An electrically insulative layer 18, for example borophosphosilicate glass, is formed over substrate front surface 14. Contact openings 20 have been formed therethrough to substrate 12. Conductive material 22, for example polysilicon and barrier layers, is provided within openings 20, and preferably processed to be slightly recessed below the outermost surface of insulative layer 18. Such provides but one exemplary substrate for subsequent processing in accordance with aspects of the invention. Yet, the invention is in no way so limited, with the processing of the invention being applicable relative to any semiconductor substrate as herein defined.
Referring to FIG. 2, a ruthenium silicide layer 24 is formed over the front side of the substrate, and a ruthenium silicide layer 26 is formed on the back side of the substrate. An example preferred technique for forming a ruthenium silicide layer is by chemical vapor deposition, for example utilizing tricarbonyl (1,3-cyclohexadiene) ruthenium as a precursor within a chemical vapor deposition chamber. More specifically, and by way of example only, this material is preferably kept at 25° C. or slightly warmer in a bubbler, and 50 sccm of an inert gas (such as helium) is passed through the bubbler then to a shower head within the reactor. Five (5) sccm of silane is also passed to/through the shower head. An exemplary pressure for the deposition is about 3 Torr, with an exemplary wafer temperature being about 200° C. The amount of silane can be varied to incorporate different amounts of silicon into the ruthenium silicide film, with the above example in a 0.1 m3 reactor giving approximately 50% ruthenium and 50% silicon in the ruthenium silicide film. The tricarbonyl (1,3-cyclohexadiene) ruthenium precursor is described in U.S. Pat. No. 5,962,716, resulting from an application filed on Aug. 27, 1998, entitled “Methods For Preparing Ruthenium And Osmium Compounds” and listing Stefan Uhlenbrock and Brian Vaartstra as inventors. U.S. patent application Ser. No. 09/141,240, entitled “Ruthenium Silicide Diffusion Barrier Layers And Methods Of Forming Same”, listing Eugene Marsh and Brian Vaartstra as inventors, filed on Oct. 27, 1998, describes an exemplary CVD method for ruthenium silicide using this precursor.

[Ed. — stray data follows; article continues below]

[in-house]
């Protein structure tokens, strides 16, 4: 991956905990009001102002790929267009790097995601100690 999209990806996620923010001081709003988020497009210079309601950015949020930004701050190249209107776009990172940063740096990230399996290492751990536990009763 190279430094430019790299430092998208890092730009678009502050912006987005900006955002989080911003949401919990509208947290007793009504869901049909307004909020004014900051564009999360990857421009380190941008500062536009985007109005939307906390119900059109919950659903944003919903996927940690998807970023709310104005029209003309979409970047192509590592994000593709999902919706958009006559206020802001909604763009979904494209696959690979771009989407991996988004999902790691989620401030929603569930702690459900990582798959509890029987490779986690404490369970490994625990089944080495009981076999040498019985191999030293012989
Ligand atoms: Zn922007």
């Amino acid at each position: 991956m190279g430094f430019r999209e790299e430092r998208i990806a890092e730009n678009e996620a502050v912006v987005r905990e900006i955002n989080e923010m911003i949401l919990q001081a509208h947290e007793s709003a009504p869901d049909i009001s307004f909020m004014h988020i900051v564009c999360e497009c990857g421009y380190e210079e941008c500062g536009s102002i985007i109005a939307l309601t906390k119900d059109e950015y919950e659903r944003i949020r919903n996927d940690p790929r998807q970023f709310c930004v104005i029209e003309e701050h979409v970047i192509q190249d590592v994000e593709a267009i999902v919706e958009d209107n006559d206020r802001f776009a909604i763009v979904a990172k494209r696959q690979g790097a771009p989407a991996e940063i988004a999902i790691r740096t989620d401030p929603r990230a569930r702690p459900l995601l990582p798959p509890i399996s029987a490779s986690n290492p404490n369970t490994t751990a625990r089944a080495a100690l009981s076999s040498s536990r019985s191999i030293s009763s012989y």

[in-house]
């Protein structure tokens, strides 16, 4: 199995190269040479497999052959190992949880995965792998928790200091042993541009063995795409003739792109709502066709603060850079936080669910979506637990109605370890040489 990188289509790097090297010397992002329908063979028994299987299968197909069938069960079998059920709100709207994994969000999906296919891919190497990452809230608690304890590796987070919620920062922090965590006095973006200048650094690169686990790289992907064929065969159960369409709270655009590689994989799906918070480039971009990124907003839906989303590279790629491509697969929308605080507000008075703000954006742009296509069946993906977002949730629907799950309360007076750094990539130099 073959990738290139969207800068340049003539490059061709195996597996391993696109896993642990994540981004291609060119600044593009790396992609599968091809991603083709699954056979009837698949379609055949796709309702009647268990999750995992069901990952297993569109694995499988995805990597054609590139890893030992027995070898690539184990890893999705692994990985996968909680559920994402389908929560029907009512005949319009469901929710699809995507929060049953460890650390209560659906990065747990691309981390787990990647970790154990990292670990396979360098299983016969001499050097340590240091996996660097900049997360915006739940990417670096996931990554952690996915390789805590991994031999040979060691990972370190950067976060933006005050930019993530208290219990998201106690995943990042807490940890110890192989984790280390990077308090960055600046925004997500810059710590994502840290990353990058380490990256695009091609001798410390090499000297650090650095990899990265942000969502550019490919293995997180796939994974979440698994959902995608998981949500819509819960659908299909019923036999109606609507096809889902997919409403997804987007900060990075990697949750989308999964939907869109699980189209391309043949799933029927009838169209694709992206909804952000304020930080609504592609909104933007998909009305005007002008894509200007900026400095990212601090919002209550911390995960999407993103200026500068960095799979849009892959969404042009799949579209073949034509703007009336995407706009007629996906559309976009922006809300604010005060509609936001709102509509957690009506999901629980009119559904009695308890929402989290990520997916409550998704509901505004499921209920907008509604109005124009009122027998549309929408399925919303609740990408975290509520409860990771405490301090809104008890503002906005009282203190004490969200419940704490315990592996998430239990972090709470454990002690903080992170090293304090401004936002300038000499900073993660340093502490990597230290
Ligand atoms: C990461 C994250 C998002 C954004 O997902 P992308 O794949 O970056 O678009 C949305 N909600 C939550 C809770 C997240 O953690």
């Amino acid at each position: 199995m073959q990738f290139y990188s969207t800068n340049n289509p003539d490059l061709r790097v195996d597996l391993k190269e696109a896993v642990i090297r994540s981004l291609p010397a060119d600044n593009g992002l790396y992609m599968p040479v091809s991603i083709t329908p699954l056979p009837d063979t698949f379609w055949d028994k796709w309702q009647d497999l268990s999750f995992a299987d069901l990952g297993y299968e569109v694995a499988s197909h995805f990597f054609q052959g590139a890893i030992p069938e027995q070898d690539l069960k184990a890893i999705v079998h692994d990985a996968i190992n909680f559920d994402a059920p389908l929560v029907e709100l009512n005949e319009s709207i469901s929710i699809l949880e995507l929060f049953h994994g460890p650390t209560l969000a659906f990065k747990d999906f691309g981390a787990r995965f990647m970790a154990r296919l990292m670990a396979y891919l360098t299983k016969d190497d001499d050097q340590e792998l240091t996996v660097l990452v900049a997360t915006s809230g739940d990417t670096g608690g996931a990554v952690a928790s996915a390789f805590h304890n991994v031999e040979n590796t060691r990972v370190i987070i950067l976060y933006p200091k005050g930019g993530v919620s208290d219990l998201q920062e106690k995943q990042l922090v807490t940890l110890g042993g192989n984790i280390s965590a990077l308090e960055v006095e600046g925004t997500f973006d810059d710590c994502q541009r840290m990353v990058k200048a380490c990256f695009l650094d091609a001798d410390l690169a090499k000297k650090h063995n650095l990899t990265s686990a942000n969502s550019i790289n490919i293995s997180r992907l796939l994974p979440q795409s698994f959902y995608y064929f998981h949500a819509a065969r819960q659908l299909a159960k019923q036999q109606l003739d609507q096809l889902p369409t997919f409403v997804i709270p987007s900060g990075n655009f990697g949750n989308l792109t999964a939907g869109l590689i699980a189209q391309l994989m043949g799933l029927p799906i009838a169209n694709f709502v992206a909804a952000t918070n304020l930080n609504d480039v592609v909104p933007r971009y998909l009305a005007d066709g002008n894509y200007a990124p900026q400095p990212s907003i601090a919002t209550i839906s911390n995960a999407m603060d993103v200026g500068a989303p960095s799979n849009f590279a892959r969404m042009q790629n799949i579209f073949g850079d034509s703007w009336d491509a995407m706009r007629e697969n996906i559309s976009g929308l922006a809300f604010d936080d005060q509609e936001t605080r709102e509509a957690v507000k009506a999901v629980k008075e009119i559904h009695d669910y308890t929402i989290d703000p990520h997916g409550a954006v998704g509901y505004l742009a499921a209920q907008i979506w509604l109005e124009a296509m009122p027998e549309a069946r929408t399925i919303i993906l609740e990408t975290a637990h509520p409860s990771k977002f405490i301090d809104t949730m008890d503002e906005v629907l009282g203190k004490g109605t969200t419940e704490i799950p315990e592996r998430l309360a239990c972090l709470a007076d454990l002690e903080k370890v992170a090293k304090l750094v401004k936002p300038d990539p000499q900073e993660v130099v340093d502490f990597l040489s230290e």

Referring to FIG. 3, front side ruthenium silicide layer 24 is planarized back, for example by chemical-mechanical polishing or resist etch back, leaving conductive ruthenium silicide diffusion barrier layers/regions 28 over contact opening plugging material 22.